Only one of them understands the concept of a staring contest.

Theatrical Release Date: 09/12/2012 (Philippines), 04/26/2013 (USA)
Director: Ron Morales
Cast: Arnold Reyes, Menggie Cobarrubias, Dido De La Paz, Leon Miguel, Ella Guevara, Marife Necesito, Patricia Ona Gayod
Rated: Not Rated by MPAA (language, nudity, violence)
Runtime: 1 hour, 24 minutes


Parallel parking is my greatest weakness!!!

Coming from the land of my birth, Graceland is a Filipino film about a kidnapping and ransom with motivations exceeding simple financial gain. It won Best Narrative Feature at the 2012 San Diego Asian Film Festival and is now getting a limited U.S. release outside the festival circuit.

Laying out the plot somewhat, Marlon (Arnold Reyes) has been the driver for a local Congressman (Menggie Cobarrubias) and his family for years; long enough for their daughters to to have grown up as friends despite/because of the work arrangement. When kidnappers take their daughters, the police paid off by the Congressman suspect Marlon and some twists and turns take place as the story unfolds.

Some of the illegal and immoral behavior may be disturbing/shocking to audiences unfamiliar with Filipino culture but if there’s one element that writer/director Ron Morales nailed it was the power and excess money can buy in a country where government and police corruption has so often been the norm. The family dynamics were also accurately portrayed and it’s clear Morales understands the way of life he’s depicting.

What doesn’t work so well for the film is some of Morales’ choices as a director, both in camerawork and in collaboration with the editor to find a suitable and consistent pacing. For a film that runs 84 minutes, it feels a good 15 to 20 minutes longer. The acting is a bit spotty, at times coming off nicely while at others feeling a bit like a student film.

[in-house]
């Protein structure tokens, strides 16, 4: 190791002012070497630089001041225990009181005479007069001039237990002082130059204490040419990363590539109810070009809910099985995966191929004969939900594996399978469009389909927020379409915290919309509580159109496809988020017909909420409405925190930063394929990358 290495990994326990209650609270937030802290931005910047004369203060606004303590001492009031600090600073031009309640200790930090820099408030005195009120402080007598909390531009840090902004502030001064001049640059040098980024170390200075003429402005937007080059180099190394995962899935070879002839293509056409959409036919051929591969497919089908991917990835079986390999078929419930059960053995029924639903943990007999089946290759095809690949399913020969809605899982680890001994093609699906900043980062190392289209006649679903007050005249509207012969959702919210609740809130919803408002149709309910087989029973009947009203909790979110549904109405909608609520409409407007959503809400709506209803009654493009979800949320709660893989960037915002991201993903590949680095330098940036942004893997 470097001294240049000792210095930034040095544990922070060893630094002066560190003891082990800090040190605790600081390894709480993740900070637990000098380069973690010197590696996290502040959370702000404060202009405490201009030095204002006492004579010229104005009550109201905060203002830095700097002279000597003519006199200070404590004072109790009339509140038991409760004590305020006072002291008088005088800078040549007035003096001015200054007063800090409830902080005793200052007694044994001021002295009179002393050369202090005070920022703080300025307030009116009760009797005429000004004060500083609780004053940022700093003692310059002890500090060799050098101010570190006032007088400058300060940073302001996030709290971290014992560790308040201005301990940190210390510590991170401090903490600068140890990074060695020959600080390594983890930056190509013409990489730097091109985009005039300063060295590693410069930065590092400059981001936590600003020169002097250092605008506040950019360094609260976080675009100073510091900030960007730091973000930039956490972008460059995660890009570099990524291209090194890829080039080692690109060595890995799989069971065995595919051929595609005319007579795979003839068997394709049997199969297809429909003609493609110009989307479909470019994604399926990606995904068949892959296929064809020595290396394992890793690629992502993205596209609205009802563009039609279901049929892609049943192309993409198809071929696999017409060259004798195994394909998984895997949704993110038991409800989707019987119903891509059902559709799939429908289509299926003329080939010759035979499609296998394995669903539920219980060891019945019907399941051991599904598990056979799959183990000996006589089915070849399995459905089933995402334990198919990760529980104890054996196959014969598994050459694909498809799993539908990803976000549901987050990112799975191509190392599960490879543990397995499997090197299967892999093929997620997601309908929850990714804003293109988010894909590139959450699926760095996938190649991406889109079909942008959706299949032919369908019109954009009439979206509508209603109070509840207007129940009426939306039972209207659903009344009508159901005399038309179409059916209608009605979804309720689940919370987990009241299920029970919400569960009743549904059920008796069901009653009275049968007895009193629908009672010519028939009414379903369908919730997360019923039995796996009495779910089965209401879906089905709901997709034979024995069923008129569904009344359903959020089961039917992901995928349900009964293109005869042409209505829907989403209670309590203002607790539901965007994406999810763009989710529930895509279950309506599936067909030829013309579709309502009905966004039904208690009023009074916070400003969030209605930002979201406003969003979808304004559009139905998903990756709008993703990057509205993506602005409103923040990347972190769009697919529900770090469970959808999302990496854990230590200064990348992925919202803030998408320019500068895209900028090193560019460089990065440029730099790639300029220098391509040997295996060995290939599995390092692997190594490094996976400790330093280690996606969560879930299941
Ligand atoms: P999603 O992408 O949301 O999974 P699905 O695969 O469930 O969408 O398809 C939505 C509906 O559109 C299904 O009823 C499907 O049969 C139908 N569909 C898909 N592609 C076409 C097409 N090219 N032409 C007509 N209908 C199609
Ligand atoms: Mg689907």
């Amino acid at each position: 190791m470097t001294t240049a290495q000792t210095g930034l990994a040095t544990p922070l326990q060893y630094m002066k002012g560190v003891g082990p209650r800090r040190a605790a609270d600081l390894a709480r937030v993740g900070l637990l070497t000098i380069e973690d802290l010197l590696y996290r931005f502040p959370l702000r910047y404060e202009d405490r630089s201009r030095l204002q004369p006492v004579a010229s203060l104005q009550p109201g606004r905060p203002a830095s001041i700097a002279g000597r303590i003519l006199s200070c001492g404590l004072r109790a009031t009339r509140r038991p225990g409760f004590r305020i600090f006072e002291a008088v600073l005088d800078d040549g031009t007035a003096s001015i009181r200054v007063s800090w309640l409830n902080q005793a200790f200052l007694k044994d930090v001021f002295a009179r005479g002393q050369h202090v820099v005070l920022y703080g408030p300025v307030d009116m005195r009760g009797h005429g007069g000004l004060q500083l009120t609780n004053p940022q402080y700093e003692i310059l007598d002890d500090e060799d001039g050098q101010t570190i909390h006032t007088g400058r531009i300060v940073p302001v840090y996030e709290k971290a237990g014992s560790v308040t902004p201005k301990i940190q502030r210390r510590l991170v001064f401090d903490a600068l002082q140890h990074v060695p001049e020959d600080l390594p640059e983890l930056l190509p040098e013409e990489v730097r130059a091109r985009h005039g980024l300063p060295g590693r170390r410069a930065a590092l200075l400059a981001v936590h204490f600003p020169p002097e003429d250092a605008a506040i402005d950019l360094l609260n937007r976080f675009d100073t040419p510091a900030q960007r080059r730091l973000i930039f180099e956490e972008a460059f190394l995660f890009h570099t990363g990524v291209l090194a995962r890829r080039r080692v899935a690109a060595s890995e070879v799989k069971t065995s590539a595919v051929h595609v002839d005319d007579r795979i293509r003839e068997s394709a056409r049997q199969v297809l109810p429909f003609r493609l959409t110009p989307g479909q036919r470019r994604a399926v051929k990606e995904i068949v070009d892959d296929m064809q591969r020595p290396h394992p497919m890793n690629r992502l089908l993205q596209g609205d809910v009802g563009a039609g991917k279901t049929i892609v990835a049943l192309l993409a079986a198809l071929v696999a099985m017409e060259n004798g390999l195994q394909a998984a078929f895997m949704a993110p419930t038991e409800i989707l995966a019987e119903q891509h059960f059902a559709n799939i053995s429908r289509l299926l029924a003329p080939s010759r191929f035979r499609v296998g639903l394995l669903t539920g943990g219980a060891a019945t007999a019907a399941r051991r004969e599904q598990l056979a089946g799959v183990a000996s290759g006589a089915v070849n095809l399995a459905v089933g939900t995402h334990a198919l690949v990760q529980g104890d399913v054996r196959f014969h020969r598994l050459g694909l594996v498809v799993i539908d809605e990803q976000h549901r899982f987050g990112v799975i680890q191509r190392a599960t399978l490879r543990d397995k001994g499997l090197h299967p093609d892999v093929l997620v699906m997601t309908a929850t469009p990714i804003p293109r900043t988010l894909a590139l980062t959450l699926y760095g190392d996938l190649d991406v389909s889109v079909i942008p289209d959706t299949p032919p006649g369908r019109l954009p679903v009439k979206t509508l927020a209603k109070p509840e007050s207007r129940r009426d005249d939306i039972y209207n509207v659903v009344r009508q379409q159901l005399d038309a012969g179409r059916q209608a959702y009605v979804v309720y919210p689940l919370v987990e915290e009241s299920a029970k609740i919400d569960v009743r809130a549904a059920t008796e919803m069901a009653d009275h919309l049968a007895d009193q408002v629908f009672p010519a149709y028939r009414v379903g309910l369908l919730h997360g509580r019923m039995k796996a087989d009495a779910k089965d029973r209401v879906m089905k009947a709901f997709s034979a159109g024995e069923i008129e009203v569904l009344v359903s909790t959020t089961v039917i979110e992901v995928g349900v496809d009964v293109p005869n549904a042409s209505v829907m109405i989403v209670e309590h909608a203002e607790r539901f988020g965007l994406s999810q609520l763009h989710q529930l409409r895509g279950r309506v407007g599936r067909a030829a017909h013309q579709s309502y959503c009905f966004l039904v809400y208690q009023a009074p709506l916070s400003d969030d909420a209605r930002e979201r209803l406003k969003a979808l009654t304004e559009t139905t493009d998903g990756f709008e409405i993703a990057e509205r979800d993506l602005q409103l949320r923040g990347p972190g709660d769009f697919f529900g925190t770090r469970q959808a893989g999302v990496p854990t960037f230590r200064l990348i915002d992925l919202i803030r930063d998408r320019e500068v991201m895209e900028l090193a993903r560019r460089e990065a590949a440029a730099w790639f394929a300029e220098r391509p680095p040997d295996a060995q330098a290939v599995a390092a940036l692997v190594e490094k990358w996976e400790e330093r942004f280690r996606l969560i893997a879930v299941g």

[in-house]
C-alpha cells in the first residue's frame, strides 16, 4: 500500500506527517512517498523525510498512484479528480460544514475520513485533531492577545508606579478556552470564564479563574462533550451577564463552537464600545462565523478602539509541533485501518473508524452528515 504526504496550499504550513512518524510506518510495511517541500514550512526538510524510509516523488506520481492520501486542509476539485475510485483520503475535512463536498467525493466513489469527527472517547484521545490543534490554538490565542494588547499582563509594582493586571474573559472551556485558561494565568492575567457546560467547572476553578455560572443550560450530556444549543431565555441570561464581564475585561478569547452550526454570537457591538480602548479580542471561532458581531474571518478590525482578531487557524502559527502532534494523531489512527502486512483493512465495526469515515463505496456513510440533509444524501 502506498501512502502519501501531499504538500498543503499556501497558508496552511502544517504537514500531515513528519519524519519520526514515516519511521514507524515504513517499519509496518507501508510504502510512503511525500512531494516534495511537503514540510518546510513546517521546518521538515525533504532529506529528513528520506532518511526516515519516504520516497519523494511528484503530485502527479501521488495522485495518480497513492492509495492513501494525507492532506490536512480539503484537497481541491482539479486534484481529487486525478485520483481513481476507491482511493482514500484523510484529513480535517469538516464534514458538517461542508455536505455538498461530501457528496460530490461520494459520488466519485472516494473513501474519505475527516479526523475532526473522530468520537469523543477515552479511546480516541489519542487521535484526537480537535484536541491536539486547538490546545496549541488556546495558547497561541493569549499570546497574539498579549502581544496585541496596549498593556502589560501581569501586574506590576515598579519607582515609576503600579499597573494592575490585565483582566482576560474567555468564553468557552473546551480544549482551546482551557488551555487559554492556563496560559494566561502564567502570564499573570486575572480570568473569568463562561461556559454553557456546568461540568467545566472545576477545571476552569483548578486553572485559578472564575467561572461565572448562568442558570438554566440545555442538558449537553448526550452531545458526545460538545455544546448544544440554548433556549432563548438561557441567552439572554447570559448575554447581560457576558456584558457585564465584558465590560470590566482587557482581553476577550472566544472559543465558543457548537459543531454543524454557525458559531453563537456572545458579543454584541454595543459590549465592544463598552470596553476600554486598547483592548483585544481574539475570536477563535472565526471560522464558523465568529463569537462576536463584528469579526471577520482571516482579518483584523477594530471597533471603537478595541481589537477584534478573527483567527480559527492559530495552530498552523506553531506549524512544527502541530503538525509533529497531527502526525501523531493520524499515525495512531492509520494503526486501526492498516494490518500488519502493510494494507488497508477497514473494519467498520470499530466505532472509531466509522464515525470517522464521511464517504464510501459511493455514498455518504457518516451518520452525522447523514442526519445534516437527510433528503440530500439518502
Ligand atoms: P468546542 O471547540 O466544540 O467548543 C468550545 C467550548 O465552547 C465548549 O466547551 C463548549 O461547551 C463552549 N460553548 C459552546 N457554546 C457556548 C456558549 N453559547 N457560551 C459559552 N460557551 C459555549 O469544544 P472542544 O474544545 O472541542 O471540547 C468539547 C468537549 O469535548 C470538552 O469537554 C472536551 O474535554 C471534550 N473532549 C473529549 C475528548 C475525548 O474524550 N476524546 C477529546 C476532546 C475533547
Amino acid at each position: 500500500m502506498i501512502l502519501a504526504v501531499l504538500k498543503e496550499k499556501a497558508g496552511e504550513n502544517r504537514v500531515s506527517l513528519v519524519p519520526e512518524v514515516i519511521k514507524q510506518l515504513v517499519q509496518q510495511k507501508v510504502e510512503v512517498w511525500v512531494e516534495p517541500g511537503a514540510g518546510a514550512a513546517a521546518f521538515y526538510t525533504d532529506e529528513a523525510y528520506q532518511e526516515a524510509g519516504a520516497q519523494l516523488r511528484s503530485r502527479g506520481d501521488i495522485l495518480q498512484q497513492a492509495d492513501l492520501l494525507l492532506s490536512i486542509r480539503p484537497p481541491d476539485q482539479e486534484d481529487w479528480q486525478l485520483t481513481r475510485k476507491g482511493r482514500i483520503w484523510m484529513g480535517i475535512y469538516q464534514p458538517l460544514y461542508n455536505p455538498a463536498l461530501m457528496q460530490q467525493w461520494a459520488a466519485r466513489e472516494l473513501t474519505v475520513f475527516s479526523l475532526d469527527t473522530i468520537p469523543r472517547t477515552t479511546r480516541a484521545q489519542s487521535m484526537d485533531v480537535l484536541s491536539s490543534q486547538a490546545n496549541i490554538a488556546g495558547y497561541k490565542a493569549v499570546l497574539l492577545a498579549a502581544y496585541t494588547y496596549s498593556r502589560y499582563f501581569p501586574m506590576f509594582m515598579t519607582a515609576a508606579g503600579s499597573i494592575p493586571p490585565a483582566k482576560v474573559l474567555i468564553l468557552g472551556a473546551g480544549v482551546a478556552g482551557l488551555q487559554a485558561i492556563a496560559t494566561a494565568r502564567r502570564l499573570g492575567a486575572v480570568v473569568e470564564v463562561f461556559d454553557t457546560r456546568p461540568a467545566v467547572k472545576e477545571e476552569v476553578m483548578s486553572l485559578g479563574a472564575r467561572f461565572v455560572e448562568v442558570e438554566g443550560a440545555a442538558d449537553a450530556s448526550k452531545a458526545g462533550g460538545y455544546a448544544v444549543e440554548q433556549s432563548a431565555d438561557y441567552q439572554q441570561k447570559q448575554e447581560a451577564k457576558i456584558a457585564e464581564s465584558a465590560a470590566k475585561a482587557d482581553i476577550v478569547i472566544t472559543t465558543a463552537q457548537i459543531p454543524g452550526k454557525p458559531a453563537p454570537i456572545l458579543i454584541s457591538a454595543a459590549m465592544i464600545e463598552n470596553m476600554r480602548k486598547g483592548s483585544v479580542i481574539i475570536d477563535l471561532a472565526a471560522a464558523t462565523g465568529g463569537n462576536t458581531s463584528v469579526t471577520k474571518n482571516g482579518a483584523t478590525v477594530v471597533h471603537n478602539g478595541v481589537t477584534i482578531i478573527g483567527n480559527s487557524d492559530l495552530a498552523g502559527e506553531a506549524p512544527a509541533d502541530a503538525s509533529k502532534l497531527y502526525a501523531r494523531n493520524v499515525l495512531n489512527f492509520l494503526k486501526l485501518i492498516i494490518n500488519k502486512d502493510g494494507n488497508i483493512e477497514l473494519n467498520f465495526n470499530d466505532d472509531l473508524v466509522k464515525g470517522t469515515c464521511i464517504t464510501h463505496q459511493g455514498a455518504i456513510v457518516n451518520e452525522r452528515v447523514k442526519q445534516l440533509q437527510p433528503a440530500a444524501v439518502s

Reyes is apparently a well-known actor in the Philippines but he carried very little presence on-screen and whatever emotion he was feeling either was indiscernable or delivered with the subtlety of a sledgehammer. Cobarrubias was more consistent in his part, though perhaps the most believable portrayal came from Dido De La Paz as the detective in charge of resolving the kidnapping. That character was anything but original but it worked in the context of the story.

Much of the film feels like one long setup to get audiences to the final fifteen minutes, which is where Graceland manages to make a name for itself. The manner in which things play out for Marlon and his family is a little different than what has become the standard for the genre so that was nice to see and much appreciated. Still, the uneven pacing and rather unengaging acting only solidify the film’s festival circuit status. There’s some promise underneath things but this is more the kind of movie that filmmakers use as a stepping stone for future projects than anything that will stay on my radar when considering what made cinema in 2013 potentially worthwhile.

3 out of 5